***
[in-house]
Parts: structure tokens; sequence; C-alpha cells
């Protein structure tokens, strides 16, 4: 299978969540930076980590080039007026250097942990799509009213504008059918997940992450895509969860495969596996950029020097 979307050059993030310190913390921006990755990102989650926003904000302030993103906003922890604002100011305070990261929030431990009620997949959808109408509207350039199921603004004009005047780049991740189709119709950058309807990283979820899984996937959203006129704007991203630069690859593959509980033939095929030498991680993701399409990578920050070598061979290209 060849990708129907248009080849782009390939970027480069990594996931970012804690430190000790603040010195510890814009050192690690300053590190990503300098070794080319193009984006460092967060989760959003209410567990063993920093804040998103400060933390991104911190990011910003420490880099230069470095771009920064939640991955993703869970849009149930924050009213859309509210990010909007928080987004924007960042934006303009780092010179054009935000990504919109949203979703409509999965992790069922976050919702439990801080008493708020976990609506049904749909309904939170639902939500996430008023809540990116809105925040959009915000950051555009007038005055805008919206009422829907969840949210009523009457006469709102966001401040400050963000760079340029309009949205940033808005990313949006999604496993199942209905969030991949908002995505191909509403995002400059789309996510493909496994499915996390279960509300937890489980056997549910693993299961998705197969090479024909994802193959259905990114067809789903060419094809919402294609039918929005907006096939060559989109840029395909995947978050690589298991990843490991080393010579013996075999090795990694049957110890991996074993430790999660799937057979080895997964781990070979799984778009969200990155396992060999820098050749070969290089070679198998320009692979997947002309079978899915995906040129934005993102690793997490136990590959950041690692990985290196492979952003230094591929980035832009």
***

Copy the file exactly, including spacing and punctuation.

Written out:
[in-house]
Parts: structure tokens; sequence; C-alpha cells
């Protein structure tokens, strides 16, 4: 299978969540930076980590080039007026250097942990799509009213504008059918997940992450895509969860495969596996950029020097 979307050059993030310190913390921006990755990102989650926003904000302030993103906003922890604002100011305070990261929030431990009620997949959808109408509207350039199921603004004009005047780049991740189709119709950058309807990283979820899984996937959203006129704007991203630069690859593959509980033939095929030498991680993701399409990578920050070598061979290209 060849990708129907248009080849782009390939970027480069990594996931970012804690430190000790603040010195510890814009050192690690300053590190990503300098070794080319193009984006460092967060989760959003209410567990063993920093804040998103400060933390991104911190990011910003420490880099230069470095771009920064939640991955993703869970849009149930924050009213859309509210990010909007928080987004924007960042934006303009780092010179054009935000990504919109949203979703409509999965992790069922976050919702439990801080008493708020976990609506049904749909309904939170639902939500996430008023809540990116809105925040959009915000950051555009007038005055805008919206009422829907969840949210009523009457006469709102966001401040400050963000760079340029309009949205940033808005990313949006999604496993199942209905969030991949908002995505191909509403995002400059789309996510493909496994499915996390279960509300937890489980056997549910693993299961998705197969090479024909994802193959259905990114067809789903060419094809919402294609039918929005907006096939060559989109840029395909995947978050690589298991990843490991080393010579013996075999090795990694049957110890991996074993430790999660799937057979080895997964781990070979799984778009969200990155396992060999820098050749070969290089070679198998320009692979997947002309079978899915995906040129934005993102690793997490136990590959950041690692990985290196492979952003230094591929980035832009």